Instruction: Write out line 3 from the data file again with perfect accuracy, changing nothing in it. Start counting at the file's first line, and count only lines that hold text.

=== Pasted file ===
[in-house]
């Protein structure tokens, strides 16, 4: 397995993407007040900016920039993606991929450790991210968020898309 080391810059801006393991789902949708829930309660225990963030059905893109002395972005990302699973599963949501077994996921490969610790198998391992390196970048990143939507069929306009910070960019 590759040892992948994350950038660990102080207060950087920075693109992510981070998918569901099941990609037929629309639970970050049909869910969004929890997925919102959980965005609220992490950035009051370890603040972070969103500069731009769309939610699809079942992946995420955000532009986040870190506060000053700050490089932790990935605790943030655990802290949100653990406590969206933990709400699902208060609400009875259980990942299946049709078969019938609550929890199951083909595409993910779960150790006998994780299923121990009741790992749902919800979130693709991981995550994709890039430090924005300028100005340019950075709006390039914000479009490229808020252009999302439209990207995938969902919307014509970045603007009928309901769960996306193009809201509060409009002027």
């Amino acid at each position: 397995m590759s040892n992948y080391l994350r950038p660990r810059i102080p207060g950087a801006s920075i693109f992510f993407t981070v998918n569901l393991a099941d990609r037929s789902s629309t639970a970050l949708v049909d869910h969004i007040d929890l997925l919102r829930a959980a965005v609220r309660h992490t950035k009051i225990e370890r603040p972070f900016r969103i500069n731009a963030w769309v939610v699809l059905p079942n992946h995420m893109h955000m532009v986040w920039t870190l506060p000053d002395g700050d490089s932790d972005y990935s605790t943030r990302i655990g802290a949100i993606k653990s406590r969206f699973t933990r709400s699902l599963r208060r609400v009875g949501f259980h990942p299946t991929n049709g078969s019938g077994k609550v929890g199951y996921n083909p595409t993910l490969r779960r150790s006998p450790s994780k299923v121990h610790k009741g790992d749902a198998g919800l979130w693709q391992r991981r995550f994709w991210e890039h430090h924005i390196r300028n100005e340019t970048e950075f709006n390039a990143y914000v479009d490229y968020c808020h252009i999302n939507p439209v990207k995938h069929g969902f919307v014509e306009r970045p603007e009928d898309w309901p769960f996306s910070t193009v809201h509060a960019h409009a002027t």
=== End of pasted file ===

């Amino acid at each position: 397995m590759s040892n992948y080391l994350r950038p660990r810059i102080p207060g950087a801006s920075i693109f992510f993407t981070v998918n569901l393991a099941d990609r037929s789902s629309t639970a970050l949708v049909d869910h969004i007040d929890l997925l919102r829930a959980a965005v609220r309660h992490t950035k009051i225990e370890r603040p972070f900016r969103i500069n731009a963030w769309v939610v699809l059905p079942n992946h995420m893109h955000m532009v986040w920039t870190l506060p000053d002395g700050d490089s932790d972005y990935s605790t943030r990302i655990g802290a949100i993606k653990s406590r969206f699973t933990r709400s699902l599963r208060r609400v009875g949501f259980h990942p299946t991929n049709g078969s019938g077994k609550v929890g199951y996921n083909p595409t993910l490969r779960r150790s006998p450790s994780k299923v121990h610790k009741g790992d749902a198998g919800l979130w693709q391992r991981r995550f994709w991210e890039h430090h924005i390196r300028n100005e340019t970048e950075f709006n390039a990143y914000v479009d490229y968020c808020h252009i999302n939507p439209v990207k995938h069929g969902f919307v014509e306009r970045p603007e009928d898309w309901p769960f996306s910070t193009v809201h509060a960019h409009a002027t």